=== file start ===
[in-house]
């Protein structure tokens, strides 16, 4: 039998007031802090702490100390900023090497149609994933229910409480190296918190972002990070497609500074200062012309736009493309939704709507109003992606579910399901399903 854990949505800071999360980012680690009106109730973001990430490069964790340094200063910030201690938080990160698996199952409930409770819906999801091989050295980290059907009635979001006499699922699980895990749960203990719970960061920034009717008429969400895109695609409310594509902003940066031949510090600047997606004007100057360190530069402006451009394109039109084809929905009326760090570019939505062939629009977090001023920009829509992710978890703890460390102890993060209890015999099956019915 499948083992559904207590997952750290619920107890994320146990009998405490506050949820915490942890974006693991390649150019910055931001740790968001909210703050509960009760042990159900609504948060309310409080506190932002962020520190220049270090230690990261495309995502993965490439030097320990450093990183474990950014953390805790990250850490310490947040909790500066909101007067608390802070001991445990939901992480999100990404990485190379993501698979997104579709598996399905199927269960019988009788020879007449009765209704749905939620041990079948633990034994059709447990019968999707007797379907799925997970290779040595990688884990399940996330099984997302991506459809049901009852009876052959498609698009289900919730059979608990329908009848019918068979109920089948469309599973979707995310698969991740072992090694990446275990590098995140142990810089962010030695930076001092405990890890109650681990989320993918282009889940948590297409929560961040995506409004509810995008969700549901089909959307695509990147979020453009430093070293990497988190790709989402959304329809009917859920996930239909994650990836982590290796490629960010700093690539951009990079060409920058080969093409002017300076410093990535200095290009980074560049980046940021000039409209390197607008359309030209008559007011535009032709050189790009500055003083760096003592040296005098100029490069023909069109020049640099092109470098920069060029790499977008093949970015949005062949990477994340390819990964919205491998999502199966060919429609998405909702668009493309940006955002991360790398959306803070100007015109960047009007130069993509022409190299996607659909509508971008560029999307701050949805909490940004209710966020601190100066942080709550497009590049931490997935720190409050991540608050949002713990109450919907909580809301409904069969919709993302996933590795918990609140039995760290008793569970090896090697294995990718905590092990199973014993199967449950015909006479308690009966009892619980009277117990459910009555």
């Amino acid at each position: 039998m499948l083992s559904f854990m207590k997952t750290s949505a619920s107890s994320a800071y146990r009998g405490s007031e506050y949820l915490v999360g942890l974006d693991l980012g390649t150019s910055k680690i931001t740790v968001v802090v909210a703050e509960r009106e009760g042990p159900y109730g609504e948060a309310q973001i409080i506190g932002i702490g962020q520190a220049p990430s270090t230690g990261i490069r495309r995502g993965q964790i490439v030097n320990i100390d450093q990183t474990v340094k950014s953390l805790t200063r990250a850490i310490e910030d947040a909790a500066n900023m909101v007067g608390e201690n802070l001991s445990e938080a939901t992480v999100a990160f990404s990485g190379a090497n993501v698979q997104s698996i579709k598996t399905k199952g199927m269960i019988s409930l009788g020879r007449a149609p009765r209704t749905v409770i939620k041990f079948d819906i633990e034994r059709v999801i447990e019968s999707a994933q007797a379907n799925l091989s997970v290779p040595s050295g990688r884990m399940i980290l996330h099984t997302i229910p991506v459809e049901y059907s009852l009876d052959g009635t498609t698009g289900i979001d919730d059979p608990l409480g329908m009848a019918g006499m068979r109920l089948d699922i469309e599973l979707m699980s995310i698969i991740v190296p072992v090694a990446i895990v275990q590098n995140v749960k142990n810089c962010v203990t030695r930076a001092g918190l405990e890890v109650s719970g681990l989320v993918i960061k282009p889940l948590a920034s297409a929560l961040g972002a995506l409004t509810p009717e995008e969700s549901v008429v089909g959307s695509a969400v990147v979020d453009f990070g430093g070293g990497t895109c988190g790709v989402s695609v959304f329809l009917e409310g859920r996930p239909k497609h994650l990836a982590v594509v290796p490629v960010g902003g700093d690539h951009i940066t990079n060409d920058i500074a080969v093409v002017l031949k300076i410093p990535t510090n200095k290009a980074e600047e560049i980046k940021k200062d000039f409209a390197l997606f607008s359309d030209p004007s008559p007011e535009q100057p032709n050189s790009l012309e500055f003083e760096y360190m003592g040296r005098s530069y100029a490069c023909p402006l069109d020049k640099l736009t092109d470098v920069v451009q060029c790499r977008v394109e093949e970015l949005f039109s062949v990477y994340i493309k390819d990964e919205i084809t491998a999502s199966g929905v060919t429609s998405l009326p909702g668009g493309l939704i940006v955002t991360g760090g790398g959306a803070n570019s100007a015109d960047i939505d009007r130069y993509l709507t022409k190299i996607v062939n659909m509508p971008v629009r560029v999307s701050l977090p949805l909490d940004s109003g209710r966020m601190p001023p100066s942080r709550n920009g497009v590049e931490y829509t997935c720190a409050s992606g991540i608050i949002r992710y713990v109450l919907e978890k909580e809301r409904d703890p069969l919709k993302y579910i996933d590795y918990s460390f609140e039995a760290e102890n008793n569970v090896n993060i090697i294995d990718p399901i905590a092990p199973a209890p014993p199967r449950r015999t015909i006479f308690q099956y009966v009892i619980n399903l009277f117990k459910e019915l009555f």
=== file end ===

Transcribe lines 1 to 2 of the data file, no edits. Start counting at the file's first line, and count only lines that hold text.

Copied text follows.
[in-house]
């Protein structure tokens, strides 16, 4: 039998007031802090702490100390900023090497149609994933229910409480190296918190972002990070497609500074200062012309736009493309939704709507109003992606579910399901399903 854990949505800071999360980012680690009106109730973001990430490069964790340094200063910030201690938080990160698996199952409930409770819906999801091989050295980290059907009635979001006499699922699980895990749960203990719970960061920034009717008429969400895109695609409310594509902003940066031949510090600047997606004007100057360190530069402006451009394109039109084809929905009326760090570019939505062939629009977090001023920009829509992710978890703890460390102890993060209890015999099956019915 499948083992559904207590997952750290619920107890994320146990009998405490506050949820915490942890974006693991390649150019910055931001740790968001909210703050509960009760042990159900609504948060309310409080506190932002962020520190220049270090230690990261495309995502993965490439030097320990450093990183474990950014953390805790990250850490310490947040909790500066909101007067608390802070001991445990939901992480999100990404990485190379993501698979997104579709598996399905199927269960019988009788020879007449009765209704749905939620041990079948633990034994059709447990019968999707007797379907799925997970290779040595990688884990399940996330099984997302991506459809049901009852009876052959498609698009289900919730059979608990329908009848019918068979109920089948469309599973979707995310698969991740072992090694990446275990590098995140142990810089962010030695930076001092405990890890109650681990989320993918282009889940948590297409929560961040995506409004509810995008969700549901089909959307695509990147979020453009430093070293990497988190790709989402959304329809009917859920996930239909994650990836982590290796490629960010700093690539951009990079060409920058080969093409002017300076410093990535200095290009980074560049980046940021000039409209390197607008359309030209008559007011535009032709050189790009500055003083760096003592040296005098100029490069023909069109020049640099092109470098920069060029790499977008093949970015949005062949990477994340390819990964919205491998999502199966060919429609998405909702668009493309940006955002991360790398959306803070100007015109960047009007130069993509022409190299996607659909509508971008560029999307701050949805909490940004209710966020601190100066942080709550497009590049931490997935720190409050991540608050949002713990109450919907909580809301409904069969919709993302996933590795918990609140039995760290008793569970090896090697294995990718905590092990199973014993199967449950015909006479308690009966009892619980009277117990459910009555």